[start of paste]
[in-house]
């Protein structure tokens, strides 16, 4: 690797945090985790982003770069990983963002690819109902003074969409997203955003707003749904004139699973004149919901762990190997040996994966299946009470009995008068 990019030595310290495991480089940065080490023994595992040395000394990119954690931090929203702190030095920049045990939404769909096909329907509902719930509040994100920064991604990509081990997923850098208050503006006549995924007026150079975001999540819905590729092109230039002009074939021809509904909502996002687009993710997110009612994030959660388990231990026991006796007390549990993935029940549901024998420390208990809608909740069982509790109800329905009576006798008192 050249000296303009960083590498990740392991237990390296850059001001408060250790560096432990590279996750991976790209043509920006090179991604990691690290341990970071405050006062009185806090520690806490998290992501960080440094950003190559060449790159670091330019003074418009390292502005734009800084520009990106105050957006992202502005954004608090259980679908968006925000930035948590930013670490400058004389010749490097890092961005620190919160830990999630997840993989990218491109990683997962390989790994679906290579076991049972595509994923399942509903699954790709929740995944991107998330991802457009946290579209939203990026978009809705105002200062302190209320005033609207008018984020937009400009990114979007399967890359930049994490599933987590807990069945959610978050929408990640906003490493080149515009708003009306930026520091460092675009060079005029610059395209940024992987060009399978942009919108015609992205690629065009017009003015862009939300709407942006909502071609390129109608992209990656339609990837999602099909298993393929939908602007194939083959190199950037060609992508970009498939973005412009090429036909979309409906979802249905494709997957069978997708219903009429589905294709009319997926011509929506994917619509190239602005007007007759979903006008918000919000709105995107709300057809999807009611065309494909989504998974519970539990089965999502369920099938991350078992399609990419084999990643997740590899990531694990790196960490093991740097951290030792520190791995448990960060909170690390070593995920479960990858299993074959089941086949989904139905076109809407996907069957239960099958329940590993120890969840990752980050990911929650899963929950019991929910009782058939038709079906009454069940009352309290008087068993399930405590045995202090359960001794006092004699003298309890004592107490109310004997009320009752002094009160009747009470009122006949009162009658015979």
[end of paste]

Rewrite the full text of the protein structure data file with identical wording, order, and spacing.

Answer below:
[in-house]
């Protein structure tokens, strides 16, 4: 690797945090985790982003770069990983963002690819109902003074969409997203955003707003749904004139699973004149919901762990190997040996994966299946009470009995008068 990019030595310290495991480089940065080490023994595992040395000394990119954690931090929203702190030095920049045990939404769909096909329907509902719930509040994100920064991604990509081990997923850098208050503006006549995924007026150079975001999540819905590729092109230039002009074939021809509904909502996002687009993710997110009612994030959660388990231990026991006796007390549990993935029940549901024998420390208990809608909740069982509790109800329905009576006798008192 050249000296303009960083590498990740392991237990390296850059001001408060250790560096432990590279996750991976790209043509920006090179991604990691690290341990970071405050006062009185806090520690806490998290992501960080440094950003190559060449790159670091330019003074418009390292502005734009800084520009990106105050957006992202502005954004608090259980679908968006925000930035948590930013670490400058004389010749490097890092961005620190919160830990999630997840993989990218491109990683997962390989790994679906290579076991049972595509994923399942509903699954790709929740995944991107998330991802457009946290579209939203990026978009809705105002200062302190209320005033609207008018984020937009400009990114979007399967890359930049994490599933987590807990069945959610978050929408990640906003490493080149515009708003009306930026520091460092675009060079005029610059395209940024992987060009399978942009919108015609992205690629065009017009003015862009939300709407942006909502071609390129109608992209990656339609990837999602099909298993393929939908602007194939083959190199950037060609992508970009498939973005412009090429036909979309409906979802249905494709997957069978997708219903009429589905294709009319997926011509929506994917619509190239602005007007007759979903006008918000919000709105995107709300057809999807009611065309494909989504998974519970539990089965999502369920099938991350078992399609990419084999990643997740590899990531694990790196960490093991740097951290030792520190791995448990960060909170690390070593995920479960990858299993074959089941086949989904139905076109809407996907069957239960099958329940590993120890969840990752980050990911929650899963929950019991929910009782058939038709079906009454069940009352309290008087068993399930405590045995202090359960001794006092004699003298309890004592107490109310004997009320009752002094009160009747009470009122006949009162009658015979």